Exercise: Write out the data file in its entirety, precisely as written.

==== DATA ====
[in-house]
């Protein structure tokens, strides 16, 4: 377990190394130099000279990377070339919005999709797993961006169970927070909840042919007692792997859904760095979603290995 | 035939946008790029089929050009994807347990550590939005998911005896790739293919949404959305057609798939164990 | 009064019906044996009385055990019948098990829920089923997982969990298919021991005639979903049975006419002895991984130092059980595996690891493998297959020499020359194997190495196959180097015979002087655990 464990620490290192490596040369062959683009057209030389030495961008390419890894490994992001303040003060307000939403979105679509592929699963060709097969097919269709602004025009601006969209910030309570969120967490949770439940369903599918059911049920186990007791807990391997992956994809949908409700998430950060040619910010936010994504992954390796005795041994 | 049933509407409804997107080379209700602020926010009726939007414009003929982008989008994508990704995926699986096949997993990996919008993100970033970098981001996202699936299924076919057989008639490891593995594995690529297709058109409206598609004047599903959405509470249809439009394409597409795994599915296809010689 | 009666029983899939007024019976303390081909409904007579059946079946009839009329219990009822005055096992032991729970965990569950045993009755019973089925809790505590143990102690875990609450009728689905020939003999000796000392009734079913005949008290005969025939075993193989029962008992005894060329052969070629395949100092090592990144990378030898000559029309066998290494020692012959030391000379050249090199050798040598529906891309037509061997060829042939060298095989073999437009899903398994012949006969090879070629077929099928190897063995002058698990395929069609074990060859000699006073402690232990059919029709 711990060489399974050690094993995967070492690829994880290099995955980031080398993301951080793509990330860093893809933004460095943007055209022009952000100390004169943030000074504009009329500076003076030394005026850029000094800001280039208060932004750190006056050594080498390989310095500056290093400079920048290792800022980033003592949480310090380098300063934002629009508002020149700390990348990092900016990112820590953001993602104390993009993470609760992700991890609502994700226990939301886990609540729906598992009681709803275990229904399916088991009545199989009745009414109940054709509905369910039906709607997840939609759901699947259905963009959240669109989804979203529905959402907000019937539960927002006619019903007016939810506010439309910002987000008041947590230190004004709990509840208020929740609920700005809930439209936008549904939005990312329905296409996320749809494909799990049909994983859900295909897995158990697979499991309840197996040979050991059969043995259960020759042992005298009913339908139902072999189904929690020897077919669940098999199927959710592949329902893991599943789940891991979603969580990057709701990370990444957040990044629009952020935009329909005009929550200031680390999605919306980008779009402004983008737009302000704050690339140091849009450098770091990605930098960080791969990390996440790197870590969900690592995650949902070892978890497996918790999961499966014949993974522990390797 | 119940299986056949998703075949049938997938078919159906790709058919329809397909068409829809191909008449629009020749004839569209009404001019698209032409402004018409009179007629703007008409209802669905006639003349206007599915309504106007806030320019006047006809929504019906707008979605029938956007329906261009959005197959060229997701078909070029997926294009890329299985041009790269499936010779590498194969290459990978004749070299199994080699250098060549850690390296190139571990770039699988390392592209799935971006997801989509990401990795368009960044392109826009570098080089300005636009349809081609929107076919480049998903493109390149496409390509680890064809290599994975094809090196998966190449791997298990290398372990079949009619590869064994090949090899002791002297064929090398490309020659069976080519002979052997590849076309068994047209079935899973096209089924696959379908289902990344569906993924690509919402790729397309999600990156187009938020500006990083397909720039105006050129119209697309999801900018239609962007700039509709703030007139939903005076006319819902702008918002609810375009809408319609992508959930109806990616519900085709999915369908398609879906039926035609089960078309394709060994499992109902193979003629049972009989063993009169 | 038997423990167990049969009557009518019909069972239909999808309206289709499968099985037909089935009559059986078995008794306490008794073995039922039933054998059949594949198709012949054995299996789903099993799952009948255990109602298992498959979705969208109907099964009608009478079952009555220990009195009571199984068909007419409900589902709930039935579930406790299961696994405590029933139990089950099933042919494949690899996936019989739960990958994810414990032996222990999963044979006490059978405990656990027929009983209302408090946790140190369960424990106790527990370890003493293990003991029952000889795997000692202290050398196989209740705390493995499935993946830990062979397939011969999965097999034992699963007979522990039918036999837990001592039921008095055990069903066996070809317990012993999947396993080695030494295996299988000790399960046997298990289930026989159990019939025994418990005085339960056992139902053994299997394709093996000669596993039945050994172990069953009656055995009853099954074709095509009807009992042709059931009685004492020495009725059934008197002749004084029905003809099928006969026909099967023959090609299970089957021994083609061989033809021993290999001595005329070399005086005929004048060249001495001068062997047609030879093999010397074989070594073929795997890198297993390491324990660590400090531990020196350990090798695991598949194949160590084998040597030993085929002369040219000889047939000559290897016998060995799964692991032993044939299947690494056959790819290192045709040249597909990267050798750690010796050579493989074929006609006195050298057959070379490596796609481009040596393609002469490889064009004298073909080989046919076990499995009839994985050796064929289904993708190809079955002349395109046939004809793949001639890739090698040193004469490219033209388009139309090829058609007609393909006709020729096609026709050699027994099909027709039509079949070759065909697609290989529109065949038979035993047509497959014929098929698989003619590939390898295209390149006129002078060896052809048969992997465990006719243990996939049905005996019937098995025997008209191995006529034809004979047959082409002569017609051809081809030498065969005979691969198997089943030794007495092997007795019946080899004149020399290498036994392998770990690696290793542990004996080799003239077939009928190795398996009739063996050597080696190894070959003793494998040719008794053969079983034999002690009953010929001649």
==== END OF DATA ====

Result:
[in-house]
């Protein structure tokens, strides 16, 4: 377990190394130099000279990377070339919005999709797993961006169970927070909840042919007692792997859904760095979603290995 | 035939946008790029089929050009994807347990550590939005998911005896790739293919949404959305057609798939164990 | 009064019906044996009385055990019948098990829920089923997982969990298919021991005639979903049975006419002895991984130092059980595996690891493998297959020499020359194997190495196959180097015979002087655990 464990620490290192490596040369062959683009057209030389030495961008390419890894490994992001303040003060307000939403979105679509592929699963060709097969097919269709602004025009601006969209910030309570969120967490949770439940369903599918059911049920186990007791807990391997992956994809949908409700998430950060040619910010936010994504992954390796005795041994 | 049933509407409804997107080379209700602020926010009726939007414009003929982008989008994508990704995926699986096949997993990996919008993100970033970098981001996202699936299924076919057989008639490891593995594995690529297709058109409206598609004047599903959405509470249809439009394409597409795994599915296809010689 | 009666029983899939007024019976303390081909409904007579059946079946009839009329219990009822005055096992032991729970965990569950045993009755019973089925809790505590143990102690875990609450009728689905020939003999000796000392009734079913005949008290005969025939075993193989029962008992005894060329052969070629395949100092090592990144990378030898000559029309066998290494020692012959030391000379050249090199050798040598529906891309037509061997060829042939060298095989073999437009899903398994012949006969090879070629077929099928190897063995002058698990395929069609074990060859000699006073402690232990059919029709 711990060489399974050690094993995967070492690829994880290099995955980031080398993301951080793509990330860093893809933004460095943007055209022009952000100390004169943030000074504009009329500076003076030394005026850029000094800001280039208060932004750190006056050594080498390989310095500056290093400079920048290792800022980033003592949480310090380098300063934002629009508002020149700390990348990092900016990112820590953001993602104390993009993470609760992700991890609502994700226990939301886990609540729906598992009681709803275990229904399916088991009545199989009745009414109940054709509905369910039906709607997840939609759901699947259905963009959240669109989804979203529905959402907000019937539960927002006619019903007016939810506010439309910002987000008041947590230190004004709990509840208020929740609920700005809930439209936008549904939005990312329905296409996320749809494909799990049909994983859900295909897995158990697979499991309840197996040979050991059969043995259960020759042992005298009913339908139902072999189904929690020897077919669940098999199927959710592949329902893991599943789940891991979603969580990057709701990370990444957040990044629009952020935009329909005009929550200031680390999605919306980008779009402004983008737009302000704050690339140091849009450098770091990605930098960080791969990390996440790197870590969900690592995650949902070892978890497996918790999961499966014949993974522990390797 | 119940299986056949998703075949049938997938078919159906790709058919329809397909068409829809191909008449629009020749004839569209009404001019698209032409402004018409009179007629703007008409209802669905006639003349206007599915309504106007806030320019006047006809929504019906707008979605029938956007329906261009959005197959060229997701078909070029997926294009890329299985041009790269499936010779590498194969290459990978004749070299199994080699250098060549850690390296190139571990770039699988390392592209799935971006997801989509990401990795368009960044392109826009570098080089300005636009349809081609929107076919480049998903493109390149496409390509680890064809290599994975094809090196998966190449791997298990290398372990079949009619590869064994090949090899002791002297064929090398490309020659069976080519002979052997590849076309068994047209079935899973096209089924696959379908289902990344569906993924690509919402790729397309999600990156187009938020500006990083397909720039105006050129119209697309999801900018239609962007700039509709703030007139939903005076006319819902702008918002609810375009809408319609992508959930109806990616519900085709999915369908398609879906039926035609089960078309394709060994499992109902193979003629049972009989063993009169 | 038997423990167990049969009557009518019909069972239909999808309206289709499968099985037909089935009559059986078995008794306490008794073995039922039933054998059949594949198709012949054995299996789903099993799952009948255990109602298992498959979705969208109907099964009608009478079952009555220990009195009571199984068909007419409900589902709930039935579930406790299961696994405590029933139990089950099933042919494949690899996936019989739960990958994810414990032996222990999963044979006490059978405990656990027929009983209302408090946790140190369960424990106790527990370890003493293990003991029952000889795997000692202290050398196989209740705390493995499935993946830990062979397939011969999965097999034992699963007979522990039918036999837990001592039921008095055990069903066996070809317990012993999947396993080695030494295996299988000790399960046997298990289930026989159990019939025994418990005085339960056992139902053994299997394709093996000669596993039945050994172990069953009656055995009853099954074709095509009807009992042709059931009685004492020495009725059934008197002749004084029905003809099928006969026909099967023959090609299970089957021994083609061989033809021993290999001595005329070399005086005929004048060249001495001068062997047609030879093999010397074989070594073929795997890198297993390491324990660590400090531990020196350990090798695991598949194949160590084998040597030993085929002369040219000889047939000559290897016998060995799964692991032993044939299947690494056959790819290192045709040249597909990267050798750690010796050579493989074929006609006195050298057959070379490596796609481009040596393609002469490889064009004298073909080989046919076990499995009839994985050796064929289904993708190809079955002349395109046939004809793949001639890739090698040193004469490219033209388009139309090829058609007609393909006709020729096609026709050699027994099909027709039509079949070759065909697609290989529109065949038979035993047509497959014929098929698989003619590939390898295209390149006129002078060896052809048969992997465990006719243990996939049905005996019937098995025997008209191995006529034809004979047959082409002569017609051809081809030498065969005979691969198997089943030794007495092997007795019946080899004149020399290498036994392998770990690696290793542990004996080799003239077939009928190795398996009739063996050597080696190894070959003793494998040719008794053969079983034999002690009953010929001649």